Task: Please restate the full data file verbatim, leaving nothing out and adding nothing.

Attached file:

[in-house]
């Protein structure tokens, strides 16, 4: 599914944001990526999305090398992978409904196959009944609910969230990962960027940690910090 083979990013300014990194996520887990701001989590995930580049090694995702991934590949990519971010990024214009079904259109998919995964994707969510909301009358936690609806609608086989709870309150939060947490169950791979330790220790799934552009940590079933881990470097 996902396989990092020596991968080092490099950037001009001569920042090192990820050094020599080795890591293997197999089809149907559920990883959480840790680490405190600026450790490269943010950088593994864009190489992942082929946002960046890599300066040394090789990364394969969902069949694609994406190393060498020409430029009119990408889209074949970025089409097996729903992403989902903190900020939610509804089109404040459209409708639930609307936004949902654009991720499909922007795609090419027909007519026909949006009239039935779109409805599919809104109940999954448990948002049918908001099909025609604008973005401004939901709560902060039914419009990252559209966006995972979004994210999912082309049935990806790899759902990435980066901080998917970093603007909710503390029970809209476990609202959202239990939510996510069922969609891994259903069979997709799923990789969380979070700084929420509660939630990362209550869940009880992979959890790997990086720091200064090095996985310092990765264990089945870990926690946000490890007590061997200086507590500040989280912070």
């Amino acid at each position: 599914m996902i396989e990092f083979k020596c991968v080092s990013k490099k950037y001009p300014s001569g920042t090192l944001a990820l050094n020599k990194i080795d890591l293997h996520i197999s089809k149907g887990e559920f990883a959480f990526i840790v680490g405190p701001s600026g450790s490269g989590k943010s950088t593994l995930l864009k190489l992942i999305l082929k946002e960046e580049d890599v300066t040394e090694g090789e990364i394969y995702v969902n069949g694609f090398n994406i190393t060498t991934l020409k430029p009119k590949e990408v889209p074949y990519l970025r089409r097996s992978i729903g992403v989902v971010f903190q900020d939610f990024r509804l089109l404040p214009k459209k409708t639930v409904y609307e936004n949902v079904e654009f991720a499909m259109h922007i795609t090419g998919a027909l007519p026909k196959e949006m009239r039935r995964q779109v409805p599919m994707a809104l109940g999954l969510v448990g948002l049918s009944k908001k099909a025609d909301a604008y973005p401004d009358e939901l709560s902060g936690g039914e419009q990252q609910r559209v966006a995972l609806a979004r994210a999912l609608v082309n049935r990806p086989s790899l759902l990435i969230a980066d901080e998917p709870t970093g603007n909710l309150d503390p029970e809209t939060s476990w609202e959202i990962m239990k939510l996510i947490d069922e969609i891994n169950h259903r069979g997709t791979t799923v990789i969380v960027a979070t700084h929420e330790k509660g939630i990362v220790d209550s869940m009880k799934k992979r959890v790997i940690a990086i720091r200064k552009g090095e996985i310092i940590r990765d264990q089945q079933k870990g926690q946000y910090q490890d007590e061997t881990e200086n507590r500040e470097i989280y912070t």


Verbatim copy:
[in-house]
């Protein structure tokens, strides 16, 4: 599914944001990526999305090398992978409904196959009944609910969230990962960027940690910090 083979990013300014990194996520887990701001989590995930580049090694995702991934590949990519971010990024214009079904259109998919995964994707969510909301009358936690609806609608086989709870309150939060947490169950791979330790220790799934552009940590079933881990470097 996902396989990092020596991968080092490099950037001009001569920042090192990820050094020599080795890591293997197999089809149907559920990883959480840790680490405190600026450790490269943010950088593994864009190489992942082929946002960046890599300066040394090789990364394969969902069949694609994406190393060498020409430029009119990408889209074949970025089409097996729903992403989902903190900020939610509804089109404040459209409708639930609307936004949902654009991720499909922007795609090419027909007519026909949006009239039935779109409805599919809104109940999954448990948002049918908001099909025609604008973005401004939901709560902060039914419009990252559209966006995972979004994210999912082309049935990806790899759902990435980066901080998917970093603007909710503390029970809209476990609202959202239990939510996510069922969609891994259903069979997709799923990789969380979070700084929420509660939630990362209550869940009880992979959890790997990086720091200064090095996985310092990765264990089945870990926690946000490890007590061997200086507590500040989280912070």
């Amino acid at each position: 599914m996902i396989e990092f083979k020596c991968v080092s990013k490099k950037y001009p300014s001569g920042t090192l944001a990820l050094n020599k990194i080795d890591l293997h996520i197999s089809k149907g887990e559920f990883a959480f990526i840790v680490g405190p701001s600026g450790s490269g989590k943010s950088t593994l995930l864009k190489l992942i999305l082929k946002e960046e580049d890599v300066t040394e090694g090789e990364i394969y995702v969902n069949g694609f090398n994406i190393t060498t991934l020409k430029p009119k590949e990408v889209p074949y990519l970025r089409r097996s992978i729903g992403v989902v971010f903190q900020d939610f990024r509804l089109l404040p214009k459209k409708t639930v409904y609307e936004n949902v079904e654009f991720a499909m259109h922007i795609t090419g998919a027909l007519p026909k196959e949006m009239r039935r995964q779109v409805p599919m994707a809104l109940g999954l969510v448990g948002l049918s009944k908001k099909a025609d909301a604008y973005p401004d009358e939901l709560s902060g936690g039914e419009q990252q609910r559209v966006a995972l609806a979004r994210a999912l609608v082309n049935r990806p086989s790899l759902l990435i969230a980066d901080e998917p709870t970093g603007n909710l309150d503390p029970e809209t939060s476990w609202e959202i990962m239990k939510l996510i947490d069922e969609i891994n169950h259903r069979g997709t791979t799923v990789i969380v960027a979070t700084h929420e330790k509660g939630i990362v220790d209550s869940m009880k799934k992979r959890v790997i940690a990086i720091r200064k552009g090095e996985i310092i940590r990765d264990q089945q079933k870990g926690q946000y910090q490890d007590e061997t881990e200086n507590r500040e470097i989280y912070t």